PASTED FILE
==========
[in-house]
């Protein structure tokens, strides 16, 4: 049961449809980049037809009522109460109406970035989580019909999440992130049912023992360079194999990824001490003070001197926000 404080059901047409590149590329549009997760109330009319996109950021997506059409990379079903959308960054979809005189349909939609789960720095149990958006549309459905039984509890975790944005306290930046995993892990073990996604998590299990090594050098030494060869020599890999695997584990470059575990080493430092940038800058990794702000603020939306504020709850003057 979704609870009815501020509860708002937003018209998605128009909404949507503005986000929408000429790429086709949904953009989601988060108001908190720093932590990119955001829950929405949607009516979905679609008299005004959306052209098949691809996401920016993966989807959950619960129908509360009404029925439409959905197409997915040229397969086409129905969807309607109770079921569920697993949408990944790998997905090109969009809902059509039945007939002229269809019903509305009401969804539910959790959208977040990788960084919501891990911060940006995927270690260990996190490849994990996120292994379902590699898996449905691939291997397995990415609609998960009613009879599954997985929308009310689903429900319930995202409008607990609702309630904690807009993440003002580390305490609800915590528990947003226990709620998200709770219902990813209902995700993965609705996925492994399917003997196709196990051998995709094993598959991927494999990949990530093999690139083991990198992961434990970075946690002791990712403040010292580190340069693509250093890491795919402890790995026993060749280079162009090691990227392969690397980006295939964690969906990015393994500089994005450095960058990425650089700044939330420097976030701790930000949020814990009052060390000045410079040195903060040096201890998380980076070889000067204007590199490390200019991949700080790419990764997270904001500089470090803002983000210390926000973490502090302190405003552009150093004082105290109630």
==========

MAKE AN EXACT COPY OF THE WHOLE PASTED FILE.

[in-house]
């Protein structure tokens, strides 16, 4: 049961449809980049037809009522109460109406970035989580019909999440992130049912023992360079194999990824001490003070001197926000 404080059901047409590149590329549009997760109330009319996109950021997506059409990379079903959308960054979809005189349909939609789960720095149990958006549309459905039984509890975790944005306290930046995993892990073990996604998590299990090594050098030494060869020599890999695997584990470059575990080493430092940038800058990794702000603020939306504020709850003057 979704609870009815501020509860708002937003018209998605128009909404949507503005986000929408000429790429086709949904953009989601988060108001908190720093932590990119955001829950929405949607009516979905679609008299005004959306052209098949691809996401920016993966989807959950619960129908509360009404029925439409959905197409997915040229397969086409129905969807309607109770079921569920697993949408990944790998997905090109969009809902059509039945007939002229269809019903509305009401969804539910959790959208977040990788960084919501891990911060940006995927270690260990996190490849994990996120292994379902590699898996449905691939291997397995990415609609998960009613009879599954997985929308009310689903429900319930995202409008607990609702309630904690807009993440003002580390305490609800915590528990947003226990709620998200709770219902990813209902995700993965609705996925492994399917003997196709196990051998995709094993598959991927494999990949990530093999690139083991990198992961434990970075946690002791990712403040010292580190340069693509250093890491795919402890790995026993060749280079162009090691990227392969690397980006295939964690969906990015393994500089994005450095960058990425650089700044939330420097976030701790930000949020814990009052060390000045410079040195903060040096201890998380980076070889000067204007590199490390200019991949700080790419990764997270904001500089470090803002983000210390926000973490502090302190405003552009150093004082105290109630």